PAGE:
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A Dive into Context and Virtual Meeting Behavior

Have you ever been on the other side of someone flipping you off from their car and screaming something at you that cannot be very nice (given their facial expressions and body language)?

I had this happen to me the other day on the freeway, and I genuinely have no idea how I set that person off.

It did bring up a point though – that everything we do is influenced by the situation we do it in. We do things very differently as an effect of context (including our places of work).

I can almost guarantee that if that person and I were walking past one another on the street they would not have had the same intensity of reaction. But they were in their car and it felt appropriate to react that way (influenced by context).

What else do we do one way under a certain context, that we do differently in other situations? The workplace is a fascinating context for such a question (*insert mischievous smile*).

Certain contexts allow for situational opportunities or constraints that affect our behavior and functional relationships. Most people act very differently in the workplace than they do at home or otherwise. And the ‘flavor’ of context at one particular organization, may look very different when compared to another. Do you work at a funky Google office or a quiet community library?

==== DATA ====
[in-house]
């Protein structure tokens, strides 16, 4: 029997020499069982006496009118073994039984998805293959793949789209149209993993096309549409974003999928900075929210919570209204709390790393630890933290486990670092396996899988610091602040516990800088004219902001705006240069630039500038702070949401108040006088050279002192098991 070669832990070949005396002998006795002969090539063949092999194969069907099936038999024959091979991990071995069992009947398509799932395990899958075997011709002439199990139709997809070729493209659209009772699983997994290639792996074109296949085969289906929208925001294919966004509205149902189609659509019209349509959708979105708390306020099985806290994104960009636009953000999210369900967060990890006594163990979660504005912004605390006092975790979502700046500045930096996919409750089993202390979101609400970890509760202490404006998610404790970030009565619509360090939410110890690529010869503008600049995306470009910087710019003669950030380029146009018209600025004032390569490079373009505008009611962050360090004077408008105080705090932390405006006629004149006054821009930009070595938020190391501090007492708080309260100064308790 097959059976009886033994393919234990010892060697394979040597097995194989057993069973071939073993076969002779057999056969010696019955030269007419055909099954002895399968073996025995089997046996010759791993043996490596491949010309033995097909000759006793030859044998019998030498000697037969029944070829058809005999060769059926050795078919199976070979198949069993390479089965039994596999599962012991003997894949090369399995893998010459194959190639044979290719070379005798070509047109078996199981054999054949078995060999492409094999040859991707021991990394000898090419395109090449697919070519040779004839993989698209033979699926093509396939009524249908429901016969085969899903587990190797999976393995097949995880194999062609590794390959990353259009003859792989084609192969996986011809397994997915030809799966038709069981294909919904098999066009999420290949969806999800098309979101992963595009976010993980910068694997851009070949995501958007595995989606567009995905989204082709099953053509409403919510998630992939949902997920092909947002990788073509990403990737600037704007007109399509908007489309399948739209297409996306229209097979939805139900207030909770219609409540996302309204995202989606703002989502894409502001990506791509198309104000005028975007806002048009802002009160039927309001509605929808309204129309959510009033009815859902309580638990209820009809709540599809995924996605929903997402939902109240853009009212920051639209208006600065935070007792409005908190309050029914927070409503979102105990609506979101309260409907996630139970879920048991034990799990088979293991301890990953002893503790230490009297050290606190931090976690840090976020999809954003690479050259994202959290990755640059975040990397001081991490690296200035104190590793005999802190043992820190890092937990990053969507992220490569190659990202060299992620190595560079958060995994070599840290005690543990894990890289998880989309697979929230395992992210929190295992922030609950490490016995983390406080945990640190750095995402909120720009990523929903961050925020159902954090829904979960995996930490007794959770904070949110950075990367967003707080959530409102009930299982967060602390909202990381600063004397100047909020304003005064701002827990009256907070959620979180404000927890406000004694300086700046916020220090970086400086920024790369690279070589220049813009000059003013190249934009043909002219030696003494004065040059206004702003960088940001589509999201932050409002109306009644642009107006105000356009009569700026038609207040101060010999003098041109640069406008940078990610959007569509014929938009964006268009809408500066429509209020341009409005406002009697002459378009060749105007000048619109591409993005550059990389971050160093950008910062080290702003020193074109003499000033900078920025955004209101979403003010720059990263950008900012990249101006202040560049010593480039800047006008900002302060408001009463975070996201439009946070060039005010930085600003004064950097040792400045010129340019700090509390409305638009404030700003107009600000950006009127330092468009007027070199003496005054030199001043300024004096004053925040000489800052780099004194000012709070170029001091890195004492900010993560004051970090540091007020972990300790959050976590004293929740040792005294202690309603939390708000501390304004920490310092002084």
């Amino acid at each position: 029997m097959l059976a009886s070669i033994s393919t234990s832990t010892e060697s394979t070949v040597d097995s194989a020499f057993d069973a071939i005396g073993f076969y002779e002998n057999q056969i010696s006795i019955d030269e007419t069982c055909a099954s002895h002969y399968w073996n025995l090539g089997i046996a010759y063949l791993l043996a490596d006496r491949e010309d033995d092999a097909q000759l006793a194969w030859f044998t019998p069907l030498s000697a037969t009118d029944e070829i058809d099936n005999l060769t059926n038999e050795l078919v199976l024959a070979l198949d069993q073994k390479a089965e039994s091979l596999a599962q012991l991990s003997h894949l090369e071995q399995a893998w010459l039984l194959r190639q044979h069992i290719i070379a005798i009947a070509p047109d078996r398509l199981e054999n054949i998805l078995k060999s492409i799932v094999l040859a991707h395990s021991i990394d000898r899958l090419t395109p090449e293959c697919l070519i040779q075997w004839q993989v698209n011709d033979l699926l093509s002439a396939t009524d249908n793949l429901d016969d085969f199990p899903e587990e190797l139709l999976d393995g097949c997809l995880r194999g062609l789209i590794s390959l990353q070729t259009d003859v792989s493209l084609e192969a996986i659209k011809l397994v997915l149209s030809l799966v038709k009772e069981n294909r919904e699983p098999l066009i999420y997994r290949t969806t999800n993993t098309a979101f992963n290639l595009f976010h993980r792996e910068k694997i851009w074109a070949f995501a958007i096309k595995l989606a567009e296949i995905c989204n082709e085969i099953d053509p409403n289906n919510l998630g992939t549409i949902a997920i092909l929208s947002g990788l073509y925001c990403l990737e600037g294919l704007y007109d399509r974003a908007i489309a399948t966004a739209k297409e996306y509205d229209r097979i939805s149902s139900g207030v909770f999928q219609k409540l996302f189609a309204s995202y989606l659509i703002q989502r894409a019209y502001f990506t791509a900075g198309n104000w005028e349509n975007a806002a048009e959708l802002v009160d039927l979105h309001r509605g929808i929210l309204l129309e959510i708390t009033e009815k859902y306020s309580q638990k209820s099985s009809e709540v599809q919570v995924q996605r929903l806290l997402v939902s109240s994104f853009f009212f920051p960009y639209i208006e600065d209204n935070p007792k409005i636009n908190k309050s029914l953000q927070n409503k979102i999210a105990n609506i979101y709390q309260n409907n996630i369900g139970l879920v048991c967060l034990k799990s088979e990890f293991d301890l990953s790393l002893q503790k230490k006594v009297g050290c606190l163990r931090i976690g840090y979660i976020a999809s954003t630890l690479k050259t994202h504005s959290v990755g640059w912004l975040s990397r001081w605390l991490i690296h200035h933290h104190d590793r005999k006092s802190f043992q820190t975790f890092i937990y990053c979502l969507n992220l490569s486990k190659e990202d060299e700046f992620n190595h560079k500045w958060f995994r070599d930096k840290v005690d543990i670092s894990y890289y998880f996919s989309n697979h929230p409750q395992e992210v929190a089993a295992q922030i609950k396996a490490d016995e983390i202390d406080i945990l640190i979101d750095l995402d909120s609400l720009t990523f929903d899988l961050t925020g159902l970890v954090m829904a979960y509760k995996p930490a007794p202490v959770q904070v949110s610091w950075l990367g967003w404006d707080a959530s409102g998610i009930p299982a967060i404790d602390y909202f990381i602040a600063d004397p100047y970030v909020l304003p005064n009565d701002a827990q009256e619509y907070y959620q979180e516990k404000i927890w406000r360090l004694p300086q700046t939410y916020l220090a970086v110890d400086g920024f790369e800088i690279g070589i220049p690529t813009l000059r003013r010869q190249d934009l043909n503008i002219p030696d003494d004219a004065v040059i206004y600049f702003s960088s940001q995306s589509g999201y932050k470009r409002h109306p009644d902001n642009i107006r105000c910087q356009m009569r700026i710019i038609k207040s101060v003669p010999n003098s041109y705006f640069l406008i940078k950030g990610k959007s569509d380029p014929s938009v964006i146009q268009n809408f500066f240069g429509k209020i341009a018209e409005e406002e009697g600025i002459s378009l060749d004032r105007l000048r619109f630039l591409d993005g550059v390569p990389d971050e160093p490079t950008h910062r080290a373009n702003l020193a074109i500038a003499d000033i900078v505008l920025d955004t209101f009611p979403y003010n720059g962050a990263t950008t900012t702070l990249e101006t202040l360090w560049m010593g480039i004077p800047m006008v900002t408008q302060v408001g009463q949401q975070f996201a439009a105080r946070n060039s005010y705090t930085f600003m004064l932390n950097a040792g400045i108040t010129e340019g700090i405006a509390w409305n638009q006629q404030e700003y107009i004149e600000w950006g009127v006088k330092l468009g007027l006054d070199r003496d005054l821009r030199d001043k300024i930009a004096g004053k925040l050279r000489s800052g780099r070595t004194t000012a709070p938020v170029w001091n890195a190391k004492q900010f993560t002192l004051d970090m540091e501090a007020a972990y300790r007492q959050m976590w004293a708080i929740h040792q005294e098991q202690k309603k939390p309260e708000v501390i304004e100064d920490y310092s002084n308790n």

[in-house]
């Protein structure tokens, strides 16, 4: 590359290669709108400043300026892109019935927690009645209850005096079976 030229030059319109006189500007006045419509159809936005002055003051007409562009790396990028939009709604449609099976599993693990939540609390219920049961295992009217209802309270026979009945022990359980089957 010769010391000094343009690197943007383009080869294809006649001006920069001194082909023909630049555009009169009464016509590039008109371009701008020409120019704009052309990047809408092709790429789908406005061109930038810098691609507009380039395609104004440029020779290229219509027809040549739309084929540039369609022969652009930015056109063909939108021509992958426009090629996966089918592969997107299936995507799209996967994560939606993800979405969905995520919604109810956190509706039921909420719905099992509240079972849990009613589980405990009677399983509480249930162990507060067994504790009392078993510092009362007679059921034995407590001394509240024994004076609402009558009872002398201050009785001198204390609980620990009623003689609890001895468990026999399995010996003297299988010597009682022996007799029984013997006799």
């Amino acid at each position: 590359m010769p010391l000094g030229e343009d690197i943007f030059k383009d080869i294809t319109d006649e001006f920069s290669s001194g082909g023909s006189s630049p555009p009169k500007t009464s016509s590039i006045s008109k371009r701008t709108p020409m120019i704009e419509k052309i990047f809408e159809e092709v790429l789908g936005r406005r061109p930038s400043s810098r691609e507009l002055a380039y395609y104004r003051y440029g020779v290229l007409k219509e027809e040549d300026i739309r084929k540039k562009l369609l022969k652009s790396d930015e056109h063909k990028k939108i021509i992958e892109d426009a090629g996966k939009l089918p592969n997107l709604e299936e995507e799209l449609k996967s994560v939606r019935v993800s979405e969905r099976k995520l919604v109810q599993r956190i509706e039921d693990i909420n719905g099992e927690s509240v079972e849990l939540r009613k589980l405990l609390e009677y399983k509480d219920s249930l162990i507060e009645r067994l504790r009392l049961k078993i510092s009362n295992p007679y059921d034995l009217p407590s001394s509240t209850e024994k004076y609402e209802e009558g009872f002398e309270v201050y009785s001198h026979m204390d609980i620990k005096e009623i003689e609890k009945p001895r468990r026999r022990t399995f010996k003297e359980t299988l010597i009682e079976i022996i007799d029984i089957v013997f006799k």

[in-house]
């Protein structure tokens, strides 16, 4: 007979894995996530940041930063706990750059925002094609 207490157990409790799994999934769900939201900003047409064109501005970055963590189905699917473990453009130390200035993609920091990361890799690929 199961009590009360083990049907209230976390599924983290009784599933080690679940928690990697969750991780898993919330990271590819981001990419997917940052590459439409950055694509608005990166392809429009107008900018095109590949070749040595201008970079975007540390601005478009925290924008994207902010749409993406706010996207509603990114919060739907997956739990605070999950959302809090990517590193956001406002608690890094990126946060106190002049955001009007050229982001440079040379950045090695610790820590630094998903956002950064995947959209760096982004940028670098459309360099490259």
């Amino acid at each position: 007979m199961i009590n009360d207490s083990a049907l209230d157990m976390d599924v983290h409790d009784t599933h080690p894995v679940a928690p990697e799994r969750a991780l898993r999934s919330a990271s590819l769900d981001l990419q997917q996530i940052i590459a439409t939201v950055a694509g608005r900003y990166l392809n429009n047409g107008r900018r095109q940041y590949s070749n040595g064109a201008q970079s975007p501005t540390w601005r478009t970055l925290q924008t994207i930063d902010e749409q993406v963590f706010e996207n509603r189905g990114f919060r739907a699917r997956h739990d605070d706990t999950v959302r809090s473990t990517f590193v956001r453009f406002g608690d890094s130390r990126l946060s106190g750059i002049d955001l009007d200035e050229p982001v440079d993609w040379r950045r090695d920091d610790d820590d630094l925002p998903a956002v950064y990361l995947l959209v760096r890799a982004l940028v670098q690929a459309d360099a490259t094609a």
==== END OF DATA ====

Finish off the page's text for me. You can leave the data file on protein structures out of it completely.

The way we behave and speak vary, and even social cues and the meaning or use of an object or word can change based on context.

Where are we seeing this show up the most now? In the remote and hybrid world of virtual meetings.

Have you ever attended a meeting…

  • where half the people turn off their videos? Would they show up to an office meeting with a bag on their head?
  • and someone on the call is obviously in workout clothes and they have not showered? Would they go to the gym and then attend a business meeting still ripe?
  • when someone is obviously not paying attention and doing other work like answering emails? Would they be that audacious if someone were sitting next to them and could look over their shoulder?
  • and someone is doing a home task like emptying the dishwasher or clipping their fingernails? Yes, that has happened…
  • where you are in the middle of speaking and the other person mutes themselves to talk to someone else? Would they step on your sentence and stop listening if you were face to face?
  • when the other person is sitting on their bed during the meeting? Would they bring their blanket to the conference room if they were in person?


So, what makes us think this behavior is acceptable? – A context of separation. Just like that person flipping me off and yelling at me from their car. We are not face to face, the element of personability and human connection is removed, so people act very differently.

(*now every body put your hand on your chin and say “hmmmm, interesting…”).

Now think about any of your accountability concerns of late. I wonder if changes in context have had more of an impact than realized on the way people work and the way you lead.

QUESTION > What is one of the most audacious or strange things you have seen someone do on a virtual meeting? How does your organization set virtual meeting expectations and hold people to a standard?


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